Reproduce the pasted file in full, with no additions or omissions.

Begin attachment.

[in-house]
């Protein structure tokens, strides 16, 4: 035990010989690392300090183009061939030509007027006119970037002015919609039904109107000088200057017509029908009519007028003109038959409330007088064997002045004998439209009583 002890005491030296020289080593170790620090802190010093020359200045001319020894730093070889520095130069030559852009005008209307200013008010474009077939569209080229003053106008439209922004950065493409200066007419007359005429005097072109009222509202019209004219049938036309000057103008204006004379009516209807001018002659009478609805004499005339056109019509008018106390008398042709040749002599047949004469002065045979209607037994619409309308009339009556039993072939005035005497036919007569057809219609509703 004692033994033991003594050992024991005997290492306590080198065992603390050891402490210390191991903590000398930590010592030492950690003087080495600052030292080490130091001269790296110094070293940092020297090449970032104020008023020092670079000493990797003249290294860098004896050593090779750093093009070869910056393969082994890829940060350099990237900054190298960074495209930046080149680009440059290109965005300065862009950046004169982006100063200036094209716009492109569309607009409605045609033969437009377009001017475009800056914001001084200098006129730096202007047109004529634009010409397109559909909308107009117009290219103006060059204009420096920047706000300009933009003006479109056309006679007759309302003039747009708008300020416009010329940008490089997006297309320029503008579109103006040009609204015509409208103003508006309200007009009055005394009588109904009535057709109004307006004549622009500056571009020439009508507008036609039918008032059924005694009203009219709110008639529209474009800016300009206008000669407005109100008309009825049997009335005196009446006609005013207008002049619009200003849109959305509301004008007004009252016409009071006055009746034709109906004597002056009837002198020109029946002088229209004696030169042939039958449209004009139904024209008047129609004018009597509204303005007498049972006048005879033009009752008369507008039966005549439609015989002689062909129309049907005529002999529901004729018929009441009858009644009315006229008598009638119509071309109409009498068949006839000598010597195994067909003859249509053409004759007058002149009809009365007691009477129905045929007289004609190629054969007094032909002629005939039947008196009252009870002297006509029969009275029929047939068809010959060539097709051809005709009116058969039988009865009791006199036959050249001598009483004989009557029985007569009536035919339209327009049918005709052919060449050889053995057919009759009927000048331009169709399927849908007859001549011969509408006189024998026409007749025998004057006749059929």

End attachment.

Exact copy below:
[in-house]
């Protein structure tokens, strides 16, 4: 035990010989690392300090183009061939030509007027006119970037002015919609039904109107000088200057017509029908009519007028003109038959409330007088064997002045004998439209009583 002890005491030296020289080593170790620090802190010093020359200045001319020894730093070889520095130069030559852009005008209307200013008010474009077939569209080229003053106008439209922004950065493409200066007419007359005429005097072109009222509202019209004219049938036309000057103008204006004379009516209807001018002659009478609805004499005339056109019509008018106390008398042709040749002599047949004469002065045979209607037994619409309308009339009556039993072939005035005497036919007569057809219609509703 004692033994033991003594050992024991005997290492306590080198065992603390050891402490210390191991903590000398930590010592030492950690003087080495600052030292080490130091001269790296110094070293940092020297090449970032104020008023020092670079000493990797003249290294860098004896050593090779750093093009070869910056393969082994890829940060350099990237900054190298960074495209930046080149680009440059290109965005300065862009950046004169982006100063200036094209716009492109569309607009409605045609033969437009377009001017475009800056914001001084200098006129730096202007047109004529634009010409397109559909909308107009117009290219103006060059204009420096920047706000300009933009003006479109056309006679007759309302003039747009708008300020416009010329940008490089997006297309320029503008579109103006040009609204015509409208103003508006309200007009009055005394009588109904009535057709109004307006004549622009500056571009020439009508507008036609039918008032059924005694009203009219709110008639529209474009800016300009206008000669407005109100008309009825049997009335005196009446006609005013207008002049619009200003849109959305509301004008007004009252016409009071006055009746034709109906004597002056009837002198020109029946002088229209004696030169042939039958449209004009139904024209008047129609004018009597509204303005007498049972006048005879033009009752008369507008039966005549439609015989002689062909129309049907005529002999529901004729018929009441009858009644009315006229008598009638119509071309109409009498068949006839000598010597195994067909003859249509053409004759007058002149009809009365007691009477129905045929007289004609190629054969007094032909002629005939039947008196009252009870002297006509029969009275029929047939068809010959060539097709051809005709009116058969039988009865009791006199036959050249001598009483004989009557029985007569009536035919339209327009049918005709052919060449050889053995057919009759009927000048331009169709399927849908007859001549011969509408006189024998026409007749025998004057006749059929």